Lansley loses health post in Cameron reshuffle

4 Sep 12
Jeremy Hunt has replaced Andrew Lansley as health secretary as part of Prime Minister David Cameron’s first major reshuffle of ministers.
By Richard Johnstone | 4 September 2012

Jeremy Hunt has replaced Andrew Lansley as health secretary as part of Prime Minister David Cameron’s first major reshuffle of ministers.


Deputy Prime Minister Nick Clegg and Chancellor George Osborne remain in post, as do nine secretaries of state, including the Home Office’s Theresa May and local government’s Eric Pickles.

Lansley, who led the government’s controversial reforms to the NHS in the Health and Social Care Act, becomes leader of the House of Commons.

Other senior ministerial changes include Chris Grayling replacing Ken Clarke as justice secretary, and former chief whip Patrick McLoughlin taking over from Justine Greening as transport secretary.

Greening is the new international development secretary, replacing Andrew Mitchell, who becomes chief whip. Clarke has been appointed as a minister without portfolio with a new economic advisory brief.

Among those leaving the government are: environment secretary Caroline Spelman, who is replaced by Owen Paterson, and Welsh secretary Cheryl Gillan, whose post has been taken by David Jones.

Paterson’s previous role as Northern Ireland secretary has been taken by Theresa Villiers, who was transport minister.

Local Government Secretary Eric Pickles remains in post, although housing minister Grant Shapps has been promoted to Conservative Party co-chair. His replacement in the Department for Communities and Local Government is Mark Prisk, who had been business minister.

Former chief secretary to the Treasury David Laws, who resigned from the coalition administration in 2010 after just 17 days following controversy over his expenses, returns to government. He has been appointed a joint minister of state operating between the Department for Education and the Cabinet Office.

But the biggest change has been Lansley’s removal as health secretary. The NHS changes that he steered through will replace primary care trusts with GP-led clinical commissioning groups and open up service provision to different providers. Some of the medical groups opposed to the changes, which included the British Medical Association, and the Royal College of Nursing and Royal College of Midwives, cautiously welcomed the new health secretary.

RCN general secretary Peter Carter said that the college had ‘not seen eye to eye with Andrew Lansley’ over the reforms and was now ‘looking to work with incoming secretary of state Jeremy Hunt, to ensure that the nursing voice is heard’. There were ‘profound challenges facing health’, he said, such as the need to save £20bn from across the NHS in England and staff being asked to do more with less.

But Unison head of health Christina McAnea said: ‘Changing the name over the door will not change our opinion of the Act’, which she said was the most damaging piece of legislation that the NHS has ever seen’.

She added: ‘It is about policies, not personalities – and our opposition will continue as long as this Tory-led coalition’s assault on our NHS persists.

‘Jeremy Hunt has an opportunity to listen to patients, professionals and unions about the damage the Act will continue to do to the NHS. Let’s hope he does not waste it.’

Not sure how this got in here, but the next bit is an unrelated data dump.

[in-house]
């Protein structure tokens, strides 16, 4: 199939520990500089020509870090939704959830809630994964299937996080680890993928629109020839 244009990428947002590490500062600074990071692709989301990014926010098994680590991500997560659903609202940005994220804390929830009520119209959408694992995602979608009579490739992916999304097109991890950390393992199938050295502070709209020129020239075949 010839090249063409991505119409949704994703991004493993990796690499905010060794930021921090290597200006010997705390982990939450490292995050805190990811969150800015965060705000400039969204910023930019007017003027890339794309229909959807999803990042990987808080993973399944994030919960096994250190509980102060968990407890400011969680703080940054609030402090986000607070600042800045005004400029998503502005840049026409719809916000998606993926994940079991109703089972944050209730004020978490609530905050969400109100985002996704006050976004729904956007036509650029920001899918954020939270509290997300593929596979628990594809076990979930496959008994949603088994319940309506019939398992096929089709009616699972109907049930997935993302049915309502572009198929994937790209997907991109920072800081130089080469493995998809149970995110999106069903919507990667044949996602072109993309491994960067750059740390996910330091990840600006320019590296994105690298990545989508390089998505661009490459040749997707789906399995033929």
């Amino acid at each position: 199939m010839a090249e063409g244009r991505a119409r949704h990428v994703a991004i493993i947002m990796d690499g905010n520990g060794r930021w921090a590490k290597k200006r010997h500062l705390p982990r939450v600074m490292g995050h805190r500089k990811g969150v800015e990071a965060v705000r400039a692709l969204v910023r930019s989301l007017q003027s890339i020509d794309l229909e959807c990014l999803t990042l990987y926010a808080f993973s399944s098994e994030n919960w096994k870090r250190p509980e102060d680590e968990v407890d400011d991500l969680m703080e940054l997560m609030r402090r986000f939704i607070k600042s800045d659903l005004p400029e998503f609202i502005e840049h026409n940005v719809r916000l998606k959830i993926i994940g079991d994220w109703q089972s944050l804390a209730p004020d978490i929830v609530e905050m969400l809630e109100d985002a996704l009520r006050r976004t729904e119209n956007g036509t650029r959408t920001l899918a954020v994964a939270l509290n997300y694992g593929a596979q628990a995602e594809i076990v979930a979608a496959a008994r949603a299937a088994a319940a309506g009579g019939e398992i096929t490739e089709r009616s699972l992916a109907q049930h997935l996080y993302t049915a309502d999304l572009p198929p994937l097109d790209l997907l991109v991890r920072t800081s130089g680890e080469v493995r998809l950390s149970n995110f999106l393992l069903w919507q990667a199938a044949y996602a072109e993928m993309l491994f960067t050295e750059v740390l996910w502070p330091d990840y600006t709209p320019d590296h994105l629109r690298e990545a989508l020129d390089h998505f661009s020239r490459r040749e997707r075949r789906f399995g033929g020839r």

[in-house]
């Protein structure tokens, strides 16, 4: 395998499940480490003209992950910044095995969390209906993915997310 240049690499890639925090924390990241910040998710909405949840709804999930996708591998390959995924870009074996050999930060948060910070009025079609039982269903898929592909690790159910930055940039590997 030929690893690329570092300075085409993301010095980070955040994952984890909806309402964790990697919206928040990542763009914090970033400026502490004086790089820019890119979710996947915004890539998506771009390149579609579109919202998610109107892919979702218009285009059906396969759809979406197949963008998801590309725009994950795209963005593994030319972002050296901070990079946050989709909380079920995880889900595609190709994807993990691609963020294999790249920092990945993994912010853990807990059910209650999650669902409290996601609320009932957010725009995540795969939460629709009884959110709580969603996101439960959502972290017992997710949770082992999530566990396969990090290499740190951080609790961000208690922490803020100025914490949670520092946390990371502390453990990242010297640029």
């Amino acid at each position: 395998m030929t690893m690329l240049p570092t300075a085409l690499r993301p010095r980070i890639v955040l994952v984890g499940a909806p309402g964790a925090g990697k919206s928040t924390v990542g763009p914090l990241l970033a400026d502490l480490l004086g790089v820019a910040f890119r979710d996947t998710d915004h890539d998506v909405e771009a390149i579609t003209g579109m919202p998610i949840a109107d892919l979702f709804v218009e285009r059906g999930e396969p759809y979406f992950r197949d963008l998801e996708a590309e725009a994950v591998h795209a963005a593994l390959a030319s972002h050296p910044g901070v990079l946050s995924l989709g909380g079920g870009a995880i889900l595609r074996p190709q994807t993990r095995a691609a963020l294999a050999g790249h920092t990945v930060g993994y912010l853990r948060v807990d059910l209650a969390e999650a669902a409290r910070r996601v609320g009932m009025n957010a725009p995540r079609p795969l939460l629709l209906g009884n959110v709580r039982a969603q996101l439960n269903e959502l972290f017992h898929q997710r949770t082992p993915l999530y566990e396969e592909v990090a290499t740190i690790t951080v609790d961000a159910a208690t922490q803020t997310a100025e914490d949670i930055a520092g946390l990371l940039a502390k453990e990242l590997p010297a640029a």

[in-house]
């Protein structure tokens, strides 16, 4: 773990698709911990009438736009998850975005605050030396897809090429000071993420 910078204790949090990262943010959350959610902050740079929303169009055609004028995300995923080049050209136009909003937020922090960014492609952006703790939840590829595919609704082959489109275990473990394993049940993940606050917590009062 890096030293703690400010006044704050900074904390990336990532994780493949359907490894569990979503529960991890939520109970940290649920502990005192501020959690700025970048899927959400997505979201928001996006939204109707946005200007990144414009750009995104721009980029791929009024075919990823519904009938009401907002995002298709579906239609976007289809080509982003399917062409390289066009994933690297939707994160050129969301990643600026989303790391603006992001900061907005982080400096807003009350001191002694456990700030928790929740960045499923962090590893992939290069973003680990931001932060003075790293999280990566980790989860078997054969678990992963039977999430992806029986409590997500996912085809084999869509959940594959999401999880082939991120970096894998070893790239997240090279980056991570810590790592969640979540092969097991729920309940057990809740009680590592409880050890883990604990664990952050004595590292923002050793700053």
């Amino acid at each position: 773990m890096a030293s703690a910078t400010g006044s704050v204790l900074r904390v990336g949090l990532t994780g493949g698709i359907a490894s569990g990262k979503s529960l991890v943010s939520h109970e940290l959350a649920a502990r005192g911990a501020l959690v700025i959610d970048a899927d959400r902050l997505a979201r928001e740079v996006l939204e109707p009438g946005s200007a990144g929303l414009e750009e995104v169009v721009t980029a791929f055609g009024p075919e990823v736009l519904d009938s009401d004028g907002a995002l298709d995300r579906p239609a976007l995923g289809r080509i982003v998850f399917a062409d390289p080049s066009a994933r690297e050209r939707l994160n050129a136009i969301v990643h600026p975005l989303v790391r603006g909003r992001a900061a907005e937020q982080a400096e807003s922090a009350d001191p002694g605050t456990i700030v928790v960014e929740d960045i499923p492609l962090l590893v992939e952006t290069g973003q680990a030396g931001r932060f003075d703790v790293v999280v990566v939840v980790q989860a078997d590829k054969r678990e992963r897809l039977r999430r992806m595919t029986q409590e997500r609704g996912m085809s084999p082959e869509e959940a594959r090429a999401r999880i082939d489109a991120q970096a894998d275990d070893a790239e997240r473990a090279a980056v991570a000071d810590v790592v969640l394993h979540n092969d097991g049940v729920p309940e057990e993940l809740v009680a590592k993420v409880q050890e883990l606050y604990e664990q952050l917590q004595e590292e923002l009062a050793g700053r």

NHS Confederation chief executive Mike Farrar said that Hunt was ‘taking on a critical brief at a critical time’.

Top of his in-tray should be making sure the NHS is financially sustainable for the future and fit to respond to the needs of our changing population, Farrar said.

‘The NHS reforms are important, but we must keep our eye on the long-term issues the NHS is facing – an ageing population, and growing rates of obesity. Driving change in these areas will be the big test of the success of this government.’

Full list of Cabinet ministers (* denotes change)

Prime Minister: David Cameron
Deputy Prime Minister: Nick Clegg
Chancellor of the Exchequer: George Osborne
Foreign Secretary: William Hague
Defence Secretary: Philip Hammond
Chief Secretary to the Treasury: Danny Alexander
*Lord Chancellor and Secretary of State for Justice: Chris Grayling
Home Secretary and Minister for Women and Equalities: Theresa May
Business, Innovation and Skills Secretary: Vince Cable
Work and Pensions Secretary: Iain Duncan Smith
*Health Secretary: Jeremy Hunt
Education Secretary: Michael Gove
Energy and Climate Change Secretary: Edward Davey
Communities and Local Government Secretary: Eric Pickles
*Transport Secretary: Patrick McLoughlin
*Culture, Olympics, Media and Sport Secretary: Maria Miller
*Environment, Food and Rural Affairs Secretary: Owen Paterson
*International Development Secretary: Justine Greening
Secretary of State for Scotland: Michael Moore
*Secretary of State for Northern Ireland: Theresa Villiers
*Secretary of State for Wales: David Jones
*Minister without Portfolio (Co-chair of the Conservative Party) – Grant Shapps
*Minister without Portfolio – Ken Clarke
Leader of the House of Lords, Chancellor of the Duchy of Lancaster – Lord Strathclyde
*Leader of the House of Commons, Lord Privy Seal – Andrew Lansley
Minister for the Cabinet Office, Paymaster General – Francis Maude
Attorney General – Dominic Grieve QC
*Solicitor General – Oliver Heald
*Chief Whip (Parliamentary Secretary to the Treasury) – Andrew Mitchell

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